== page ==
# Spectrum Inversion Problem

For a signal with $$f_c$$ (Centre Frequency) $$=1200MHz \,\,$$ and $$BW= 100MHz$$ ,which of the following Sampling Frequency ($$f_s$$) will cause spectrum inversion:
A)$$\, 287.5MHz \quad$$ B)$$\,575MHz \quad$$ C)$$\, 1150MHz \quad$$ D)$$\, 1600MHz \quad$$

My Thoughts:
As Centre Frequency ($$f_c$$) is mentioned in the question
$$\therefore$$ The given is Bandpass Signal (or Modulated Signal)

As Bandwidth ($$BW$$) of the given signal is $$100MHz$$
$$\implies (\text{Modulated signal})_{BW}=100MHz$$
$$\implies (\text{Baseband signal / Message signal})_{BW}=50MHz$$

In general,considering Triangular spectrum for Baseband Signal ($$X(f)$$)
then, Spectrum of Baseband Signal:

Now,In the question spectrum inversion is given
and we know spectrum inversion occurs only in FM (Frequency Modulation)
i.e odd multiples of lower sidebands of FM are inverted
For eg.:
If Baseband signal ($$x(t)$$)= $$\cos(2 \pi f_mt)$$
then, its spectrum is as follows:

Now, if this message signal undergoes frequency modulation,then modulated signal spectrum will be given as:

Here,we can see $$(f_c-f_m)$$ component is inverted
similarly,$$(f_c-3f_m)$$ component is inverted
and so on...

Now how can i proceed to find $$f_s$$,please help...

• Hi! What exactly does spectrum inversion mean ? odd multiples of lower sidebands of FM inverted still does not make sense (to me). Commented Feb 13, 2019 at 9:18

I don't think that FM has anything to do with this, unless you are using the term "spectrum inversion" in an unusual context.

The original signal is presumably a real signal centered at 1200 MHz with a bandwidth of 100 MHz. If you sketch its spectrum conceptually, it will have some content from 1150 to 1250 MHz, and a conjugate-symmetric version of the same thing from -1150 to -1250 MHz. The conjugate symmetry follows from properties of the Fourier Transform and the fact that the original signal is real. Call the portion of the spectrum at positive frequencies the positive image, and the portion of the spectrum at negative frequencies the negative image. If your sampling ends up reversing the positions of the positive and negative images, or if you convert the negative image to complex baseband, then that's spectral inversion.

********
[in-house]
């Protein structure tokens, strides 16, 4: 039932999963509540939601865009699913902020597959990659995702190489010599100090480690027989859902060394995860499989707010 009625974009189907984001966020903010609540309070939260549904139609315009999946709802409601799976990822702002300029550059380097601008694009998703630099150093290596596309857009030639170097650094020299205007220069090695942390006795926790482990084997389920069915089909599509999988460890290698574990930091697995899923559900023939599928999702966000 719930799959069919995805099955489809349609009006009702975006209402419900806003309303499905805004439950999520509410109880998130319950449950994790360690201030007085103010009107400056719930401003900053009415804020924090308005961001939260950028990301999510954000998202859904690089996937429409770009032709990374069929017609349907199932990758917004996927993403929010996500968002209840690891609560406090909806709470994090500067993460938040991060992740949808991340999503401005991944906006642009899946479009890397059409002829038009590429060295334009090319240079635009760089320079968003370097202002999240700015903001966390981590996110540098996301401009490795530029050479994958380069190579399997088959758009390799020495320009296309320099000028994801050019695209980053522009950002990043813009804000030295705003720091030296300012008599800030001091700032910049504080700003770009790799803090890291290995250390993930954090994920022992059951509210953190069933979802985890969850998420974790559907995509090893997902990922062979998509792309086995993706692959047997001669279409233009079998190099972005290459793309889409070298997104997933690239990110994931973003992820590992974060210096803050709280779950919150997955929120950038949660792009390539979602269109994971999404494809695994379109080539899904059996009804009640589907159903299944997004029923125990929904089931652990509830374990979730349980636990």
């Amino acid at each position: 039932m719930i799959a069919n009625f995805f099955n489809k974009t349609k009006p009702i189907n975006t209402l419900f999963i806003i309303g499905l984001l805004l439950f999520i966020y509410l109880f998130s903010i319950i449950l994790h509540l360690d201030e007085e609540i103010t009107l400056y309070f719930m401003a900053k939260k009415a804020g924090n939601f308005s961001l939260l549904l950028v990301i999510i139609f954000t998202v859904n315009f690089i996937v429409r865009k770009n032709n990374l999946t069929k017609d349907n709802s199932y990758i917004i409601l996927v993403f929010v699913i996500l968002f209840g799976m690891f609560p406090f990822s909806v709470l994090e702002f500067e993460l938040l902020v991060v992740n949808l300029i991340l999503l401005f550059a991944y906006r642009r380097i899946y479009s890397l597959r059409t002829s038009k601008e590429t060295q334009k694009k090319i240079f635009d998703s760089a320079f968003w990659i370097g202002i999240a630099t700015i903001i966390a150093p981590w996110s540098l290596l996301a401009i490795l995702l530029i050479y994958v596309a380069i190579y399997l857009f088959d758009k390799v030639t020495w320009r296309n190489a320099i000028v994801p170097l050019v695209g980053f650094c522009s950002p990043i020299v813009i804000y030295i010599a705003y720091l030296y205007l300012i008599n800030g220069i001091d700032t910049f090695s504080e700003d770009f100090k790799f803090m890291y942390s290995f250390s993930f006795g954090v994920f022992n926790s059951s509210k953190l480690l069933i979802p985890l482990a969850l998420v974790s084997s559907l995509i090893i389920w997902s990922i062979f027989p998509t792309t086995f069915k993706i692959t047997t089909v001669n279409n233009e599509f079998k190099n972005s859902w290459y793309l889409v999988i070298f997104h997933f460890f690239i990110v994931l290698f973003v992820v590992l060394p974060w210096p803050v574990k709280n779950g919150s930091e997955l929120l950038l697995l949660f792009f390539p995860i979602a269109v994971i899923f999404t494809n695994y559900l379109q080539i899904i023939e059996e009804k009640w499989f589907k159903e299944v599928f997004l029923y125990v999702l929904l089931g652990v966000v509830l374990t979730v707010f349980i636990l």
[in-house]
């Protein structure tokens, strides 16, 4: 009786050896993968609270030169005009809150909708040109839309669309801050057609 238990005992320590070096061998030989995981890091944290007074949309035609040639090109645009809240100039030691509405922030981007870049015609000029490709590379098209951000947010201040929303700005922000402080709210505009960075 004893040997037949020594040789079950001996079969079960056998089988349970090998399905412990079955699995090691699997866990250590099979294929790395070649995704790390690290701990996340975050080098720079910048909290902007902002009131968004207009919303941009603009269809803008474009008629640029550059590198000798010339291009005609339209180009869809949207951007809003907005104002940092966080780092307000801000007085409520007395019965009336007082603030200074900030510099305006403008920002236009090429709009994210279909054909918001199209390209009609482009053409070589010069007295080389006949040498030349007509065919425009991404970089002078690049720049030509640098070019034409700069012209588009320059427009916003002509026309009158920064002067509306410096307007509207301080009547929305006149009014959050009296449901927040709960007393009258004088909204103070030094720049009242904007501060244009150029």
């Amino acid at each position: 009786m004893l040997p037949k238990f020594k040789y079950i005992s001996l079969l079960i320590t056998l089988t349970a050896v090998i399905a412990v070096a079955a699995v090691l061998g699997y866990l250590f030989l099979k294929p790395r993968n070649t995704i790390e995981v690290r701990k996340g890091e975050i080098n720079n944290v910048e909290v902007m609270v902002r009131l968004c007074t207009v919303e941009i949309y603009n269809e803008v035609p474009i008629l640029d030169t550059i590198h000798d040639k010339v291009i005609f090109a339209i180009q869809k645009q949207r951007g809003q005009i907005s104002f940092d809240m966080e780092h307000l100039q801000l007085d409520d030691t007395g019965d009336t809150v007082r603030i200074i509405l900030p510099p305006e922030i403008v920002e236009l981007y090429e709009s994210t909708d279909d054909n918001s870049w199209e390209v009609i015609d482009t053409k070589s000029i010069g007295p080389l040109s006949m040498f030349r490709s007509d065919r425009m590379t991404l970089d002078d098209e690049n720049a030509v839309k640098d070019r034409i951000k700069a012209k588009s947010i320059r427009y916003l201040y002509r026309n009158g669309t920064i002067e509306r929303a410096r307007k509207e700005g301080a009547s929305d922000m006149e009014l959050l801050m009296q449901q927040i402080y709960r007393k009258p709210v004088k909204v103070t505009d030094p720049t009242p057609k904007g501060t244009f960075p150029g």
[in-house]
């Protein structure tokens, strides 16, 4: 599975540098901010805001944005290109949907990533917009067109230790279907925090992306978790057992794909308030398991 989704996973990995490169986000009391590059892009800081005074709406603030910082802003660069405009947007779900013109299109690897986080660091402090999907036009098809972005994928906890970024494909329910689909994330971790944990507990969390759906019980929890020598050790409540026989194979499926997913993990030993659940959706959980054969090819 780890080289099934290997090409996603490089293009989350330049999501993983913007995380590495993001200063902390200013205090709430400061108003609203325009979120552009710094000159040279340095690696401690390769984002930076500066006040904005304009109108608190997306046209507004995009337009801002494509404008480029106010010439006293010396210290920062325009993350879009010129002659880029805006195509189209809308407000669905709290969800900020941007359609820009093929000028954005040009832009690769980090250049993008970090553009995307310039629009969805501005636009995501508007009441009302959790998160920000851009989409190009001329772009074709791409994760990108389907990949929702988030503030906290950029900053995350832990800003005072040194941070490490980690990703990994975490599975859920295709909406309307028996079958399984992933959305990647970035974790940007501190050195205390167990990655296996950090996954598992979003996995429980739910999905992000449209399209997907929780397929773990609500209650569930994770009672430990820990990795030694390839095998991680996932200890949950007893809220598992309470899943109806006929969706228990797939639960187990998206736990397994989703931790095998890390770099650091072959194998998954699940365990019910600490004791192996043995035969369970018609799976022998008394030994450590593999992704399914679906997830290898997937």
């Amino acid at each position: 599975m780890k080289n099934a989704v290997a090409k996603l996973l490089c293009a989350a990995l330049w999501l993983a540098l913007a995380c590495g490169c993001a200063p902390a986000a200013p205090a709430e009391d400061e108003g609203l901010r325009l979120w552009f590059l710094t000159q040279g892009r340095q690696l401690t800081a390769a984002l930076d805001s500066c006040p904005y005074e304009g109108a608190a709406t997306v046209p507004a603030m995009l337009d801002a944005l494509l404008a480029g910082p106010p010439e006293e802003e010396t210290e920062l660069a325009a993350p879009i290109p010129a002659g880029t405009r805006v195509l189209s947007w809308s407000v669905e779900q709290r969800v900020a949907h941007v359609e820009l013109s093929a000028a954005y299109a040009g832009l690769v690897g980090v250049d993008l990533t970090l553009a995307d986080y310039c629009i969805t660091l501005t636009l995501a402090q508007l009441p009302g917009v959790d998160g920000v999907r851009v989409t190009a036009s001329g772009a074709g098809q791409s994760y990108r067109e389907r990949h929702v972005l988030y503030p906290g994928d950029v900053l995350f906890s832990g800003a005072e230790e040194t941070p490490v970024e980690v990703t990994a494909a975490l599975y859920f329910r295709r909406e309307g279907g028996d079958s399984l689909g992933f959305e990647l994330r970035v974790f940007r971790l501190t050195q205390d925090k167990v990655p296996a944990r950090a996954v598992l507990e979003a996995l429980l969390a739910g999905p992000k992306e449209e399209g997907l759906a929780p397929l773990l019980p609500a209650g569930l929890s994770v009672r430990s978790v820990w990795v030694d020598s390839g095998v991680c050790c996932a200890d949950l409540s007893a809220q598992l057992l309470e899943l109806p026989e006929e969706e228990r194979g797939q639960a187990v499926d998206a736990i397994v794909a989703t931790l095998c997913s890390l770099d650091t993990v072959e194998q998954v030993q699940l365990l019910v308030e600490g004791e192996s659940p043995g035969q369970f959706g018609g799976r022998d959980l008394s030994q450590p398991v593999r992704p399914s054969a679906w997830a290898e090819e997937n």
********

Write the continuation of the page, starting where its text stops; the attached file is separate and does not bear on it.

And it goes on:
To find out whether your a sampling scheme causes spectral inversion, recall that the spectrum of the sampled signal repeats at intervals of the sampling rate. Sketch this operation for the proposed sample rates and look at the position of the positive and negative images in the region from $$-f_2/2$$ to $$+f_s/2$$. Does the spectrum have the original sense, or has it been inverted?